Existence and quality of written antenatal screening policies in the United Kingdom: postal surveyBMJ 2001; 322 doi: https://doi.org/10.1136/bmj.322.7277.22 (Published 06 January 2001) Cite this as: BMJ 2001;322:22
- Beverley Lane, research nurse,
- Kirsty Challen (), research assistant,
- Hilary J Harris, research associate,
- Rodney Harris, emeritus professor (medical genetics)
- Correspondence to: K Challen
- Accepted 1 August 2000
The assessment of antenatal care of women at increased risk of having a baby with Down's syndrome, neural tube defect, thalassaemia, and cystic fibrosis that was undertaken by the national confidential inquiry into counselling by non-geneticists revealed several problems, including poor record keeping.1 These problems were reported to the Department of Health in five specific papers and four summary, peer reviewed papers and on the internet.2 The Royal College of Obstetricians and Gynaecologists then issued guidelines recommending that antenatal units have written policies for screening for Down's syndrome and for neural tube defect and that haemoglobinopathy screening be offered to all patients whose ethnic origin makes them susceptible.3 There is less consensus on screening for cystic fibrosis (UK National Screening Committee, joint meeting of the antenatal and child health screening subgroups, cystic fibrosis workshop, London, 2 June 1999). We assessed the response among antenatal staff to the outcomes of the national confidential inquiry.
Methods and results
In 1999 directors of obstetrics and midwifery throughout the United Kingdom were asked to complete an anonymous questionnaire concerning their awareness of the national confidential inquiry and its effects on practice. (Copies of the questionnaires are available on the BMJ's website.) Midwives were also asked to submit their unit's written policies, which we assessed using the royal college's criteria (table).3
A total of 242 obstetricians were sent questionnaires, 181 (75%) of whom responded. Of these, 29 (16%) were aware of the inquiry (four having supplied information to it), 13 (7%) were aware of the specific recommendations for Down's syndrome, 7 (4%) those for neural tube defects, and 6 (3%) those for cystic fibrosis. Four obstetricians stated that they had implemented recommendations, and one was auditing their effect on practice. Of the 273 midwives who were sent questionnaires, 160 (59%) responded; 33 (21%) were aware of the inquiry, 27 (18%) were familiar with the recommendations for Down's syndrome, 13 (9%) those for neural tube defects, and 9 (6%) those for cystic fibrosis. The figures for obstetricians and those for midwives are not evidently related.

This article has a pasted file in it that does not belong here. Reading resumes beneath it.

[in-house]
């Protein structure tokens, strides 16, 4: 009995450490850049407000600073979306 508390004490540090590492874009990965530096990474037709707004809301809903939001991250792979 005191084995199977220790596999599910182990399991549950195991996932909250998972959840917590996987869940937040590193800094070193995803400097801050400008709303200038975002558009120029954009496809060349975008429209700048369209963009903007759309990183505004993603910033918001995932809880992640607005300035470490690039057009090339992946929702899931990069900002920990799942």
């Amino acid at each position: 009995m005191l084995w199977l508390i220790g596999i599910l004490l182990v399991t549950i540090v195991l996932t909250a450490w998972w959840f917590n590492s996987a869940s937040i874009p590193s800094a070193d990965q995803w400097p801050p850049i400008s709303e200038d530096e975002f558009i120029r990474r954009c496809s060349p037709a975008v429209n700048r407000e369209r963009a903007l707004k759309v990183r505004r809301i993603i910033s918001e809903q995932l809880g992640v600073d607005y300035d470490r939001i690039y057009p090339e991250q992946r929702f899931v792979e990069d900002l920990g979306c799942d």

Thirty nine units (24%) lacked local and regional policies for Down's syndrome, 55 (34%) for neural tube defect, 104 (65%) for haemoglobinopathy, and 125 (78%) for cystic fibrosis; 55 units updated their policies annually, 36 “[when] required”, one every five years, and one every three months. Neither awareness of the inquiry nor whether a coordinator was responsible for screening had an effect on the updating of policies. In 108 units (90%) policies were said to be agreed by everyone implementing them. One unit reported that community midwives were excluded from agreement of policy, another that medical staff constructed policies without consulting midwives. Written policies were received from 65 midwifery units; the adherence of these policies to the royal college guidelines is shown in the table.
A key person responsible for coordinating screening was reported in 106 units (68%). This correlated with the existence of a local policy for Down's syndrome (P=0.045) but not for neural tube defect or haemoglobinopathy. Of these people 42 were midwifery managers, 23 specialist coordinators (including one genetic counsellor), and 18 consultants.
Where written policies existed they varied widely in adherence to the guidelines, and only one covered all five points. There was no evidence that obstetricians' and midwives' awareness of the inquiry (the evidence base for many policies) was consistent within units. Community midwives were sometimes excluded from policymaking, even though they were relied on for identification and initial counselling of women. One policy “agreed by all” had criteria for screening and referral that differed for each named consultant.
We found that antenatal units were generally unaware of the royal college's recommendations on screening. National guidelines and local written policies should be adopted to promote informed choice and equity of service.1 Coordinated antenatal genetic screening will be even more important with the mapping of the human genome. Units without an identified person responsible for antenatal screening face the risk of being overwhelmed by advances in the field, and national audits will be compromised if no single person can be approached for reliable information.
Contributors: BL conceived the study and distributed questionnaires. BL and KC collated and analysed data. HJH contributed to interpretation and analysis of data. The paper was written jointly by all authors. RH is the guarantor for the study.
Competing interests None declared.
Funding Department of Health's confidential inquiry into genetic counselling by non-geneticists.
Copies of the questionnaires are available on the BMJ's website